Sandia LabNews

The elite cyber defenders of Sandia

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When you first enter Sandia’s nationally recognized Center for Cyber Defenders — known as the CCD — you may find yourself wondering if you’ve inadvertently stepped into a university’s computer science lab.

As it turns out, the collaborative peer-learning environment of college is exactly the concept behind the Cyber Defenders program.

The large room, buzzing with the activity of students and the hum of computer workstations, is the place students of the Cyber Defenders program call home.

Ryan Custer (5616), now a full-time Sandia employee, was one of the nearly 90 students who have participated in the CCD to date. The teams of students have developed a reputation for their remarkable speed and effectiveness in completing projects — a direct result of their ability to instantly consult with their peers, says Ryan.

“If there’s something you don’t know the answer to, if there’s some code you’re unfamiliar with,” says Ryan, “all you have to do is shout out, ‘Hey, what do you know about this?’ and you’re guaranteed to get at least a few knowledgeable people right there helping you.”

While a student with the CCD, Ryan collaborated with fellow student Erik Lee (5616, now also a Sandian) to design a suite of tools that presents a human with a way to visualize events as they occur on a network. Together, Ryan and Erik developed a variety of ways to visually interpret the huge amounts of information flying across a network. By using these visualization tools, an operator can watch a detailed, real-time representation of a network, and thereby gain insights into the behaviors of that network.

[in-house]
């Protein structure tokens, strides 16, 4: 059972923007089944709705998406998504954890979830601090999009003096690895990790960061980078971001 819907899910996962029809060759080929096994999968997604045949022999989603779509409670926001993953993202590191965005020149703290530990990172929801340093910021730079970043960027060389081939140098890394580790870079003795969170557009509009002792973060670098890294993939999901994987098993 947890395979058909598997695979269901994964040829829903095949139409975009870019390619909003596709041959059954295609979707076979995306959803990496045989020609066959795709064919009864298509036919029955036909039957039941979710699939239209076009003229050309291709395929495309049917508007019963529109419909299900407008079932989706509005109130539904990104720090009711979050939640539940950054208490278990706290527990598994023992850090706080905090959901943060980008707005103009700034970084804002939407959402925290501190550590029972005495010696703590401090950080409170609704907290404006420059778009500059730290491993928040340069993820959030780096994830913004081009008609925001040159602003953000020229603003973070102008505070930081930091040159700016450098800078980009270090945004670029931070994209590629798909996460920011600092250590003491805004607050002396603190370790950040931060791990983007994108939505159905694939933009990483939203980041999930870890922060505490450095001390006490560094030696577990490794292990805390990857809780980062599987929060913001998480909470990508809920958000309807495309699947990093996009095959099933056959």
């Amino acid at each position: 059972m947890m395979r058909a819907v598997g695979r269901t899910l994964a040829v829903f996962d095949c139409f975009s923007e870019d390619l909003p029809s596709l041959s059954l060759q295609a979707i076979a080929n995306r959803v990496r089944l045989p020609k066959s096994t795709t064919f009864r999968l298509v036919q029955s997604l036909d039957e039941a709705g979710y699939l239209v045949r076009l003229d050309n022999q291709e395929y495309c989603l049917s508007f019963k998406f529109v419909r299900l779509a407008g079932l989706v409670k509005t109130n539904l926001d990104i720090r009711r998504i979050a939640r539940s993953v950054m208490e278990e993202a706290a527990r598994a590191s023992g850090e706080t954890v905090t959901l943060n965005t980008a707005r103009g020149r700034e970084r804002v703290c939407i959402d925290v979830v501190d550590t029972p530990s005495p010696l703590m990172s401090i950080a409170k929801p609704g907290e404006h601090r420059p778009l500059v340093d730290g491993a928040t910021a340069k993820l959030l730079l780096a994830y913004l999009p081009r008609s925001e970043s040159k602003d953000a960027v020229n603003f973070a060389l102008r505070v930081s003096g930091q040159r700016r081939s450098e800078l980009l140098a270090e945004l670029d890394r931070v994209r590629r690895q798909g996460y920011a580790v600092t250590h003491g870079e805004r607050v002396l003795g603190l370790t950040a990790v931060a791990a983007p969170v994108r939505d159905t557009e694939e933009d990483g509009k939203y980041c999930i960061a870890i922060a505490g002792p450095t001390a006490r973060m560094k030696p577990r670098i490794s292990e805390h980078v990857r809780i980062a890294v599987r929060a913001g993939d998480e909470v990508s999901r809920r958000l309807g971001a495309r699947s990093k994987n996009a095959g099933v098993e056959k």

This is a valuable tool because the human brain cannot quickly or easily interpret the massive amounts of data created by a network. As a result, nearly all network analysis, particularly intrusion detection, had to be done “post-mortem” and was time-consuming. Now, with these tools, a grouping of spheres and lines traveling across different planes of view represent ports and connections — views that make use of the rapid visual processing capabilities of the human brain — and can give instant feedback about a malicious distributed denial-of-service attack on a network, or a scan of network ports.

Through projects like this, the CCD is making significant advances in network security.

“Our goal is to address homeland and national security needs while providing a way for students who are interested in information assurance to be exposed to the challenges of those needs while in a research environment,” says program manager Bob Hutchinson (5616). “We looked at the caliber of students coming out of colleges, and how well-versed they were in today’s computer sciences, and thought to ourselves, ‘There really isn’t anyone more qualified than these people to take on the emerging challenges facing our technology.’”

As a result, the CCD currently employs nearly 20 students who represent the most knowledgeable and passionate students of those in their field. The mentors and staff of the Cyber Defender program have developed a unique environment that provides students from varied computer backgrounds with cutting-edge research projects while instilling them with new skills.